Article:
What does it take to engineer a ventilator for the COVID-19 pandemic?
Smart, motivated, and available people. The right materials. Time. All three are difficult to come by during a global crisis, but The Ventilator Project is finding a way.
Gathered with five other members of the onsite team in the MassRobotics workspace, Justin Schroeder stands at around 6’2”, with curly hair edging around the bottom of a dark red baseball cap. The color matches his bulky mask, which covers the entire lower half of his face.
There’s not much of a hierarchy within the engineering team, but Justin has been in more of a leadership role recently. His fellow engineer and classmate, Noah Pacik-Nelson, declares him to be “the god when it comes to 3D printing and CAD,” but Justin attributes his team status more to the fact that he’s been here the longest by about a week.
“It’s not much, but with the speed that we’re moving back here, anything makes a difference,” he says.
“We’re looking for people who can take whatever project they’re given and just run with it.”
It all began when Justin received a call from Noah during his last semester at UConn. Noah had worked for Tyler Mantel in the summer of 2019. He wanted to know if Justin would join him in working for Mantel again on a different project this time: building ventilators for a newly founded non-profit.
Starting with Noah and Justin, TVP’s engineering team has grown into a cohesive unit of firmware, electrical, mechanical engineers collaborating to build the best possible ventilator to meet the demands of the pandemic. Onsite, team members are mostly undergraduates and recent graduates. There are about fifty engineers off-site with up to 30 years of experience in their respective fields.
“We all have a lot of topical familiarity across the board.” says Courtland Priest, the design lead for the AIRA ventilator. “All of us have to be really involved with every aspect of the design.”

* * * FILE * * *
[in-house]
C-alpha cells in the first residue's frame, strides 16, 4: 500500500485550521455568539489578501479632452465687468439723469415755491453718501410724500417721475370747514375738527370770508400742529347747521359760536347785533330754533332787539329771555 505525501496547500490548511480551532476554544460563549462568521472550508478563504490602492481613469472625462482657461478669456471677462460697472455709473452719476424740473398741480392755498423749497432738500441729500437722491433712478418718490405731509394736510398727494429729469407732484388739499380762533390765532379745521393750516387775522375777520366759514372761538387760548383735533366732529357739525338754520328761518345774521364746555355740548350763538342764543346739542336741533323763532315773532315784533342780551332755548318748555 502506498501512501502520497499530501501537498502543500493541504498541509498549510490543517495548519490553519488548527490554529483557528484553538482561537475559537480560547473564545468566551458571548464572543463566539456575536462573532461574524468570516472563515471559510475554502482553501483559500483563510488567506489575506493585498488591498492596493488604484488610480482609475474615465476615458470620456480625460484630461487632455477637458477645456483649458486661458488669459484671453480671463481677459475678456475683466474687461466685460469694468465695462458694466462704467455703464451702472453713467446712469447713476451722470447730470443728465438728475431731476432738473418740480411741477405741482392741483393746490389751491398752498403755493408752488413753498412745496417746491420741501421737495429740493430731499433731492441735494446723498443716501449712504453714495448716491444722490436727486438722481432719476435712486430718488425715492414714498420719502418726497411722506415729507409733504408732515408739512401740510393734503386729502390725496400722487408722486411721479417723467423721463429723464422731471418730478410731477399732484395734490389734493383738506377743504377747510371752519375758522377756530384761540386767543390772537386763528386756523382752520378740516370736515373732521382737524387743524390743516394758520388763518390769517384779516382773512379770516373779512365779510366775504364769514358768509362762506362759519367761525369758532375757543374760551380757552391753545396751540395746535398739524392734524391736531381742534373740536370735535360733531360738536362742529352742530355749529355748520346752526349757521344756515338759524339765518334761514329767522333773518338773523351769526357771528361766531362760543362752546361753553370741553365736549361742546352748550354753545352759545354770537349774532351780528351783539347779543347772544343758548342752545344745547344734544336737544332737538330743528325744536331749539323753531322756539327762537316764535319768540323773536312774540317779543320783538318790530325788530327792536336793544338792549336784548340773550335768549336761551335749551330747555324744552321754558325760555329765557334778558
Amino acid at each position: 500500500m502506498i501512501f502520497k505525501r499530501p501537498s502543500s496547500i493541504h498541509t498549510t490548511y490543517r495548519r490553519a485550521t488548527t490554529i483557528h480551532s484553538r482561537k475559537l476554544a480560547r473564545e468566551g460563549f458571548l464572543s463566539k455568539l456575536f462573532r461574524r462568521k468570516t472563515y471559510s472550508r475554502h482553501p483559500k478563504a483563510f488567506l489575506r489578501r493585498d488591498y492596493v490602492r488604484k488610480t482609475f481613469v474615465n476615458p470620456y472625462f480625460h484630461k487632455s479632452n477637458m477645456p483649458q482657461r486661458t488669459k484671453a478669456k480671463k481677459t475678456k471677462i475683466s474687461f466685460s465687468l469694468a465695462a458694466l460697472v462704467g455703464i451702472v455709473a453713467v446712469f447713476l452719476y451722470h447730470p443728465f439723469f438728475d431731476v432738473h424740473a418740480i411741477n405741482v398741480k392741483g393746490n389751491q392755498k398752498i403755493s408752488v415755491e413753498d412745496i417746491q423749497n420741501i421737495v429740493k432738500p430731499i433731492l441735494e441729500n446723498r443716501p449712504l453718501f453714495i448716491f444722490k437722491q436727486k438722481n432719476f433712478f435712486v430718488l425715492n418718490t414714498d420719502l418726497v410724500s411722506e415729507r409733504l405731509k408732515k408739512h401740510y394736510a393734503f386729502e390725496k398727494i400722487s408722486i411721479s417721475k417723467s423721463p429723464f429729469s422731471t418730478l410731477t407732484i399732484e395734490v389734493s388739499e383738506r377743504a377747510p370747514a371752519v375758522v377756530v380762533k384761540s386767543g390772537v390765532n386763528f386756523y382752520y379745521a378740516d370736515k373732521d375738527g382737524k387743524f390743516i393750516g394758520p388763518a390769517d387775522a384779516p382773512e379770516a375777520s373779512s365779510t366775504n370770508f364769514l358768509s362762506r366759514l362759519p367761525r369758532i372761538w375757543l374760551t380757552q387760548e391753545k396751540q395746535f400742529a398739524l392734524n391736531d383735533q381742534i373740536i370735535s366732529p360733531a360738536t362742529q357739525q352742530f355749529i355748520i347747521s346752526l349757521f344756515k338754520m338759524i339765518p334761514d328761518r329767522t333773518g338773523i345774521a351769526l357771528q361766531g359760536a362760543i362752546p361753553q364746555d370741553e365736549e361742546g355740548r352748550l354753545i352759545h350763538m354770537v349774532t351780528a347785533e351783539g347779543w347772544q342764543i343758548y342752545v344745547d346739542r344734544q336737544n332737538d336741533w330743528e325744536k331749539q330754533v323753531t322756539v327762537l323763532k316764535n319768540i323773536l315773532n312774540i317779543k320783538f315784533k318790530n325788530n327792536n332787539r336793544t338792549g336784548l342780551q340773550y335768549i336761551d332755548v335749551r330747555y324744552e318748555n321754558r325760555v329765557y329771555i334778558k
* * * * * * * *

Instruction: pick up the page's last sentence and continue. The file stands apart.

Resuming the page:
Everyone on the engineering team is familiar with the ventilator’s electrical layout, as well as its firmware, or the software that’s permanently programmed into a device’s memory. They’re also working closely with the supply chain engineers to figure out how everything will be assembled on a line.
All machines go through iterations while they are being designed. This refers to a cyclical process aimed at getting closer to a desired result. Engineers prototype, test, analyze, and then build a better prototype for the next iteration.
AIRA’s latest prototype is now undergoing external testing at Intertek, an international Quality Assurance facility, to evaluate whether or not it meets manufacturing standards. The final report from this stage of testing will be available shortly.
“We all have a lot of topical familiarity across the board. All of us have to be really involved with every aspect of the design.”
“Right now, we’re in the development phase,” says Justin. “Our main goal is to support the FDA team, so if there’s something that Intertek suggests that we should change, those changes can be made right away.”
“In addition to that, we’re looking forward to the next development phase, so that on the next iteration of this device we have some more improvements that we can make aside from just small changes for manufacturing purposes.”
The engineering team is constantly on the lookout to recruit more qualified people, and they receive plenty of applications.
But this kind of work isn’t for everyone. TVP engineers are self starters with long hours. Courtland attests to having been at the worksop for over 30 hours once, Justin has stayed here for three days straight.
“We’re looking for people who can take whatever project they’re given and just run with it,” Justin says. “Everyone else sets our timeline, and we work to it as best we can. But the team’s been pretty fantastic so far.”
“It’s been very cohesive,” Courtland agrees. “This level of communication and the willingness to understand where people are coming from wouldn’t have been a reality without the particular people we have here. The work ethic, and the commitment to the cause, have been outstanding.”